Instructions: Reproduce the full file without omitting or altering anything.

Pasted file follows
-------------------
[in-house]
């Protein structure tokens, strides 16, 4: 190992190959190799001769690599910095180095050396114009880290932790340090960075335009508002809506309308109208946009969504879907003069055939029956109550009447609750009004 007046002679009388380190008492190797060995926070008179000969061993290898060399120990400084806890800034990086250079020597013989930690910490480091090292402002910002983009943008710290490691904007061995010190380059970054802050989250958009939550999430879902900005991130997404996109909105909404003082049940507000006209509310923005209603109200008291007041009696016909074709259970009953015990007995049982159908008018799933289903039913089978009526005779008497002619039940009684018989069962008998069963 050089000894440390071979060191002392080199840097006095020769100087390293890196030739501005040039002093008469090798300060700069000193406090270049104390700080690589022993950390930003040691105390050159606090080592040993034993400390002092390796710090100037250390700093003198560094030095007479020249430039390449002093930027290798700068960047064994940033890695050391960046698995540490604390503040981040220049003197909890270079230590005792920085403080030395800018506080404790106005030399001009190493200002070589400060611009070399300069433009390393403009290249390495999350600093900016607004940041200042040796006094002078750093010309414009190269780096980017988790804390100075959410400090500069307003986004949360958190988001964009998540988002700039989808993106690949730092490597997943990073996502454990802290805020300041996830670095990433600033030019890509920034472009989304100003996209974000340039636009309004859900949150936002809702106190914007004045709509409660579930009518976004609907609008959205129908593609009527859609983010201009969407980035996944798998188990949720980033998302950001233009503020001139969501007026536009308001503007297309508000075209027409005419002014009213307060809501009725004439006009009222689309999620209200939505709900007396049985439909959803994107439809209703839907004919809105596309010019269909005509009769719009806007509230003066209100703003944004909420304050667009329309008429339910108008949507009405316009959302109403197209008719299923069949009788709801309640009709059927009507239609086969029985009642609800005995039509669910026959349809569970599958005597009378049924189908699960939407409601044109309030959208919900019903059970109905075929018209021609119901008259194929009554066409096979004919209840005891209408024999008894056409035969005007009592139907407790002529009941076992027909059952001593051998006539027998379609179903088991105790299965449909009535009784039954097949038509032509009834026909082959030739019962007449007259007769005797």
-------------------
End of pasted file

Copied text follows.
[in-house]
């Protein structure tokens, strides 16, 4: 190992190959190799001769690599910095180095050396114009880290932790340090960075335009508002809506309308109208946009969504879907003069055939029956109550009447609750009004 007046002679009388380190008492190797060995926070008179000969061993290898060399120990400084806890800034990086250079020597013989930690910490480091090292402002910002983009943008710290490691904007061995010190380059970054802050989250958009939550999430879902900005991130997404996109909105909404003082049940507000006209509310923005209603109200008291007041009696016909074709259970009953015990007995049982159908008018799933289903039913089978009526005779008497002619039940009684018989069962008998069963 050089000894440390071979060191002392080199840097006095020769100087390293890196030739501005040039002093008469090798300060700069000193406090270049104390700080690589022993950390930003040691105390050159606090080592040993034993400390002092390796710090100037250390700093003198560094030095007479020249430039390449002093930027290798700068960047064994940033890695050391960046698995540490604390503040981040220049003197909890270079230590005792920085403080030395800018506080404790106005030399001009190493200002070589400060611009070399300069433009390393403009290249390495999350600093900016607004940041200042040796006094002078750093010309414009190269780096980017988790804390100075959410400090500069307003986004949360958190988001964009998540988002700039989808993106690949730092490597997943990073996502454990802290805020300041996830670095990433600033030019890509920034472009989304100003996209974000340039636009309004859900949150936002809702106190914007004045709509409660579930009518976004609907609008959205129908593609009527859609983010201009969407980035996944798998188990949720980033998302950001233009503020001139969501007026536009308001503007297309508000075209027409005419002014009213307060809501009725004439006009009222689309999620209200939505709900007396049985439909959803994107439809209703839907004919809105596309010019269909005509009769719009806007509230003066209100703003944004909420304050667009329309008429339910108008949507009405316009959302109403197209008719299923069949009788709801309640009709059927009507239609086969029985009642609800005995039509669910026959349809569970599958005597009378049924189908699960939407409601044109309030959208919900019903059970109905075929018209021609119901008259194929009554066409096979004919209840005891209408024999008894056409035969005007009592139907407790002529009941076992027909059952001593051998006539027998379609179903088991105790299965449909009535009784039954097949038509032509009834026909082959030739019962007449007259007769005797």